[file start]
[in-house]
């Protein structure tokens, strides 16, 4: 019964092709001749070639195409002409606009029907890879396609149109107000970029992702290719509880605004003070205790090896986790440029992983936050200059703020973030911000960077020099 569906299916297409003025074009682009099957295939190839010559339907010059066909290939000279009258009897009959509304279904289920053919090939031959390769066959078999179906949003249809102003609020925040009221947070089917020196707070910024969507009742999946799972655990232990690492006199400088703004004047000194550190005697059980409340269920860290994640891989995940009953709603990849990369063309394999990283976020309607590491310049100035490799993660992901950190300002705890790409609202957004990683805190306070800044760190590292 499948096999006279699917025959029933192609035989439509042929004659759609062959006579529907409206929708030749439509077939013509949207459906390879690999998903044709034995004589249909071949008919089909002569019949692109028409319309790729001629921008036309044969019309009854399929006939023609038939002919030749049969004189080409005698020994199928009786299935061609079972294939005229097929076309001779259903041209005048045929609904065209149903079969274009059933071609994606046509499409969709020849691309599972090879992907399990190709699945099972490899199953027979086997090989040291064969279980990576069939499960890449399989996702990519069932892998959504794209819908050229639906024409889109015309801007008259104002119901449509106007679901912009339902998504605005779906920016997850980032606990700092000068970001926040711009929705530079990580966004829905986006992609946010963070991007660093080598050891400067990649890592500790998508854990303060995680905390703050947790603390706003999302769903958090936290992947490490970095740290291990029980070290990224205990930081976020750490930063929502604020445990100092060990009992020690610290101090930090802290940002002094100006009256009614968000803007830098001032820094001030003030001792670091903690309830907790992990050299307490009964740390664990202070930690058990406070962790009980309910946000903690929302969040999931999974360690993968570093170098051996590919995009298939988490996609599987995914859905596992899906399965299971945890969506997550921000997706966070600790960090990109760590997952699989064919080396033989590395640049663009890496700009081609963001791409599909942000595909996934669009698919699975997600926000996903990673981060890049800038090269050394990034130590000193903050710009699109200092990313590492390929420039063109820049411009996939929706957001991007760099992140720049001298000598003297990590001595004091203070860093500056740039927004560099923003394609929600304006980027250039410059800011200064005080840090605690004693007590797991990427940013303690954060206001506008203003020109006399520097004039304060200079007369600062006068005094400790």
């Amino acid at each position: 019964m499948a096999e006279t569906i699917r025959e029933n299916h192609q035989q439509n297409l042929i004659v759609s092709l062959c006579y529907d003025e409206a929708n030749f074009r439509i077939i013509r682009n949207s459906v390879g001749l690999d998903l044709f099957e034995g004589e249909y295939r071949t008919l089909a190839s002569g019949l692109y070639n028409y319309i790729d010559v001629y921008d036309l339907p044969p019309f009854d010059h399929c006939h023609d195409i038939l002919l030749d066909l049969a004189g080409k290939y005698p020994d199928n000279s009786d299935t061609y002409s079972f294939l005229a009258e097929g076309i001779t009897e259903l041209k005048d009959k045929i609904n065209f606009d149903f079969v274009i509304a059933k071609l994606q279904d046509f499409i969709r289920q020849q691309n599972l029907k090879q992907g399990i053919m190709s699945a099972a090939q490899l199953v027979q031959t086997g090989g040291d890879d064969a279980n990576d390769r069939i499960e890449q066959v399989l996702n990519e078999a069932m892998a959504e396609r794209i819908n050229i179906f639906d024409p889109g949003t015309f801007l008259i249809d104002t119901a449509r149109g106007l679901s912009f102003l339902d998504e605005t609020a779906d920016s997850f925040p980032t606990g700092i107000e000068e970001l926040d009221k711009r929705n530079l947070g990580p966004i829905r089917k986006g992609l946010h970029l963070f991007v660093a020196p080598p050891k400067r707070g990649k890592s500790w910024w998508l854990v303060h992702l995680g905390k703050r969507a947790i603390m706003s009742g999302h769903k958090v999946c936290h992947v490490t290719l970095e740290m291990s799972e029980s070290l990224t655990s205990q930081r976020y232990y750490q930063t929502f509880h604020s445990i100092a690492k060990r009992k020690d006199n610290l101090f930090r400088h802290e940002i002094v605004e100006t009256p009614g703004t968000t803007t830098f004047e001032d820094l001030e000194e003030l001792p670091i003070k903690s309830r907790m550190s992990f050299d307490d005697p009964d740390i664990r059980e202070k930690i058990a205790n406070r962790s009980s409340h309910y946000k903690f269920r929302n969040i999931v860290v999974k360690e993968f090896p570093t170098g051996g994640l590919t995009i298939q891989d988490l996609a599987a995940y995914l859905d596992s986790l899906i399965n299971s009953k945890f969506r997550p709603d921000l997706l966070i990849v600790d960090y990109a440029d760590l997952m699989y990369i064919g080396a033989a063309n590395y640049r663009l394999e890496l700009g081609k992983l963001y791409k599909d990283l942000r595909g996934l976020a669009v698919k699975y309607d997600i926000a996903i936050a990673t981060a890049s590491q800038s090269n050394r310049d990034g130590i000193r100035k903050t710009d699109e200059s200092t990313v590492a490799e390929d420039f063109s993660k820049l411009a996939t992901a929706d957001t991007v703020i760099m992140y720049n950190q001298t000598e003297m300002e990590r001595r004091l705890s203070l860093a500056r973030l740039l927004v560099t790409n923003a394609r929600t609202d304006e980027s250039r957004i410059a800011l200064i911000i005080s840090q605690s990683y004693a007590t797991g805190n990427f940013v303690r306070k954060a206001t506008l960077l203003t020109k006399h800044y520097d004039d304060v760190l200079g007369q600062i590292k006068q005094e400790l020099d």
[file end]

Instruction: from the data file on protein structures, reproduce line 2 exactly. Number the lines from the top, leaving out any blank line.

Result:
């Protein structure tokens, strides 16, 4: 019964092709001749070639195409002409606009029907890879396609149109107000970029992702290719509880605004003070205790090896986790440029992983936050200059703020973030911000960077020099 569906299916297409003025074009682009099957295939190839010559339907010059066909290939000279009258009897009959509304279904289920053919090939031959390769066959078999179906949003249809102003609020925040009221947070089917020196707070910024969507009742999946799972655990232990690492006199400088703004004047000194550190005697059980409340269920860290994640891989995940009953709603990849990369063309394999990283976020309607590491310049100035490799993660992901950190300002705890790409609202957004990683805190306070800044760190590292 499948096999006279699917025959029933192609035989439509042929004659759609062959006579529907409206929708030749439509077939013509949207459906390879690999998903044709034995004589249909071949008919089909002569019949692109028409319309790729001629921008036309044969019309009854399929006939023609038939002919030749049969004189080409005698020994199928009786299935061609079972294939005229097929076309001779259903041209005048045929609904065209149903079969274009059933071609994606046509499409969709020849691309599972090879992907399990190709699945099972490899199953027979086997090989040291064969279980990576069939499960890449399989996702990519069932892998959504794209819908050229639906024409889109015309801007008259104002119901449509106007679901912009339902998504605005779906920016997850980032606990700092000068970001926040711009929705530079990580966004829905986006992609946010963070991007660093080598050891400067990649890592500790998508854990303060995680905390703050947790603390706003999302769903958090936290992947490490970095740290291990029980070290990224205990930081976020750490930063929502604020445990100092060990009992020690610290101090930090802290940002002094100006009256009614968000803007830098001032820094001030003030001792670091903690309830907790992990050299307490009964740390664990202070930690058990406070962790009980309910946000903690929302969040999931999974360690993968570093170098051996590919995009298939988490996609599987995914859905596992899906399965299971945890969506997550921000997706966070600790960090990109760590997952699989064919080396033989590395640049663009890496700009081609963001791409599909942000595909996934669009698919699975997600926000996903990673981060890049800038090269050394990034130590000193903050710009699109200092990313590492390929420039063109820049411009996939929706957001991007760099992140720049001298000598003297990590001595004091203070860093500056740039927004560099923003394609929600304006980027250039410059800011200064005080840090605690004693007590797991990427940013303690954060206001506008203003020109006399520097004039304060200079007369600062006068005094400790």